Derrida, Africa, and the Middle East by Christopher Wise (auth.)
By Christopher Wise (auth.)
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Additional info for Derrida, Africa, and the Middle East
True to his Marrano heritage, Derrida’s descriptions of himself as a Sephardic Jew are seldom articulated without irony or some distancing gesture: “I am one of those marranes who no longer say they are Jews,” he insists, “even in the secret of their own hearts . ” (171). Derrida holds on to the secret of his Jewish identity, even as he publicly discloses it. The experience that Derrida underwent as a twelve-year-old boy in El-Biar, Algeria is not so very different from that of many Arabs and Arab Jews, especially in Europe and the United States.
This indeterminable number of blended voices, this mobile of non-identified sexual marks whose choreography can carry, divide, [and] multiply the body of each ‘individual’ ” (184). Derrida also objects to Paul’s references to natural differences between men and women, which can be known for certain: Judge in yourselves: is it comely that a woman pray unto God uncovered? / Does not even nature itself teach you, that, if a man have long hair, it is a shame unto him? / But if a woman have long hair, it is a glory to her: for her hair is given her for a covering.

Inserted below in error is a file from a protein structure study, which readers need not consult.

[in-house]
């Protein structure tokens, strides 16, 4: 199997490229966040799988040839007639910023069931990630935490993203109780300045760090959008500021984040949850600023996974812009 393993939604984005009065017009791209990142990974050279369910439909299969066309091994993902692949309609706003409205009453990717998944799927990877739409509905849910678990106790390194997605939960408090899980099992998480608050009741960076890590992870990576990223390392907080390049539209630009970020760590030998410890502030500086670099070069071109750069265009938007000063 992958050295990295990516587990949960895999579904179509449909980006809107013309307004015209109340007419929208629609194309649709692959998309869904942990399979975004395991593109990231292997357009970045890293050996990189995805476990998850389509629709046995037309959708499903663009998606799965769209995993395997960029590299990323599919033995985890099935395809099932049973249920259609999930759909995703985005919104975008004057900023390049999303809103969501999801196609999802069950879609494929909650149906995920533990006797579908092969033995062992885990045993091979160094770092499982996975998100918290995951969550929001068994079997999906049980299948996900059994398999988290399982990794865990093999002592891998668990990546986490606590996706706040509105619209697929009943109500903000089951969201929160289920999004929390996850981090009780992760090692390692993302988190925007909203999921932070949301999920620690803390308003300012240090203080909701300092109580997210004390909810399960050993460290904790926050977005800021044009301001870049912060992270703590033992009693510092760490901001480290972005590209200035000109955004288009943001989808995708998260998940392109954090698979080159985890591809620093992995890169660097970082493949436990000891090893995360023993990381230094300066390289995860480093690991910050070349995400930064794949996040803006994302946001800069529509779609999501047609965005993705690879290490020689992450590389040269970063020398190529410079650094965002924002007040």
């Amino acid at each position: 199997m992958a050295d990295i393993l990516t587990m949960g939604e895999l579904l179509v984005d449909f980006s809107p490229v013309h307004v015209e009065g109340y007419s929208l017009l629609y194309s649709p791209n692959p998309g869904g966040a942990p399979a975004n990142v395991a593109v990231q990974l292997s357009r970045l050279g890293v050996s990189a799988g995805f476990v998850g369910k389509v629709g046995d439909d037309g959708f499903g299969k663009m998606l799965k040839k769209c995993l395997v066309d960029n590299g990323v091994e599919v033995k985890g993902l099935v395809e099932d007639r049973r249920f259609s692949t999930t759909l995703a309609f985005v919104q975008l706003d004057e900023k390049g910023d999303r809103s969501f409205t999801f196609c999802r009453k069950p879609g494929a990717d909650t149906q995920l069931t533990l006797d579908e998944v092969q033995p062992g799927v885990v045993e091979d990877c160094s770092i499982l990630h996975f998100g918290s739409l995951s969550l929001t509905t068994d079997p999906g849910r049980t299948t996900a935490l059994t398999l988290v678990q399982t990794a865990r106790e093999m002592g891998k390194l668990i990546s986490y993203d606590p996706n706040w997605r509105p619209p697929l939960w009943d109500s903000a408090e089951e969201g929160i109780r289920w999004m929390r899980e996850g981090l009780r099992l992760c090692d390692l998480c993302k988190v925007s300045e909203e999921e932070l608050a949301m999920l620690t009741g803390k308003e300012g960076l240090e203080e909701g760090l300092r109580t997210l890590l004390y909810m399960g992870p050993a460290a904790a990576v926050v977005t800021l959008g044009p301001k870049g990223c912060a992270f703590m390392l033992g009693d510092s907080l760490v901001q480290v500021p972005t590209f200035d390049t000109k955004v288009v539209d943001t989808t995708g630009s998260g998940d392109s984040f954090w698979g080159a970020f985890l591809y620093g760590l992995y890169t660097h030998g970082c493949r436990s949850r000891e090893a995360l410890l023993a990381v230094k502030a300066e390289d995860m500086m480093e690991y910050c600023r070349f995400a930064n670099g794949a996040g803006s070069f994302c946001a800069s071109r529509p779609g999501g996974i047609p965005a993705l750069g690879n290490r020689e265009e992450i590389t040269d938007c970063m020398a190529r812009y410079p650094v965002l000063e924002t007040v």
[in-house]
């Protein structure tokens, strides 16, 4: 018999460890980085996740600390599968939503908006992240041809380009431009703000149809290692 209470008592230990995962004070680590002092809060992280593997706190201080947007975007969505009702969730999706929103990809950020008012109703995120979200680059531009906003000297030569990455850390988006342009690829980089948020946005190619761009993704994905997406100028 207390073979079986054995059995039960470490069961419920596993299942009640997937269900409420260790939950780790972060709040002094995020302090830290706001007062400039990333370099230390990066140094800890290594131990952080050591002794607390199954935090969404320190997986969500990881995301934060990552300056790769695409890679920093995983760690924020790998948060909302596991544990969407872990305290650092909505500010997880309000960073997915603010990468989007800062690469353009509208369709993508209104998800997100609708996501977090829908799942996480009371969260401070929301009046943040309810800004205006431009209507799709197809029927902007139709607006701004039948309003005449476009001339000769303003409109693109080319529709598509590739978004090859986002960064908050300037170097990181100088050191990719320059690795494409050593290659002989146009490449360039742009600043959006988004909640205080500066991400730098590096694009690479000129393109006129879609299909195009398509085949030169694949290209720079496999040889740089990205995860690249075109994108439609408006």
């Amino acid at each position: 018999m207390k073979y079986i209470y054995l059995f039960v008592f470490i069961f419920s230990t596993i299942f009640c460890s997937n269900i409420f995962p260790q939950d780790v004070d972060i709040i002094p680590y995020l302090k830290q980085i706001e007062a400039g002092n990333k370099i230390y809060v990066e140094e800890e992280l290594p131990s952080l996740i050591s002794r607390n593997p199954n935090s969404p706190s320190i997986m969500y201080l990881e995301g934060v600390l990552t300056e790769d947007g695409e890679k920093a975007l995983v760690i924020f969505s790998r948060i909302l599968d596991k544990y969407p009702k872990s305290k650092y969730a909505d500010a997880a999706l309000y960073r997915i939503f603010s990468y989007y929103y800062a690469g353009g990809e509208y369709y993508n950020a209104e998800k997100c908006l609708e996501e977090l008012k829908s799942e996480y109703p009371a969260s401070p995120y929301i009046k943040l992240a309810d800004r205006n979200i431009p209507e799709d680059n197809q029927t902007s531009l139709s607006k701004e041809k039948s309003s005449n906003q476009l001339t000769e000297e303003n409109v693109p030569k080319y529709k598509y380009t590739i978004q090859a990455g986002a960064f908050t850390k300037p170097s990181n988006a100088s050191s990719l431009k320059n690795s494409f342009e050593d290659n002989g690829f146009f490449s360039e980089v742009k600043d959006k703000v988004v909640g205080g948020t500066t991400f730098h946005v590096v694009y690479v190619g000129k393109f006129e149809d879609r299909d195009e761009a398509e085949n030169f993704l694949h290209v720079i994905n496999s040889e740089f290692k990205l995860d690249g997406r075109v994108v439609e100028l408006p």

Humanity knows what God looks like, and God is a man. God represented himself to humanity as such, offering irrefutable proof of His true nature. In effect, God was seen. Therefore, it is now licit to create representations of Him. The old injunction against creating such images is no longer binding. Muslims do not accept the proposition that Jesus is God, so it follows that the ban on graven images remains relevant. This is also why images cannot be fashioned of the prophets, and why mosques are adorned with calligraphy from the Quran, but not images of Muhammad, Jesus, Moses, and other important figures.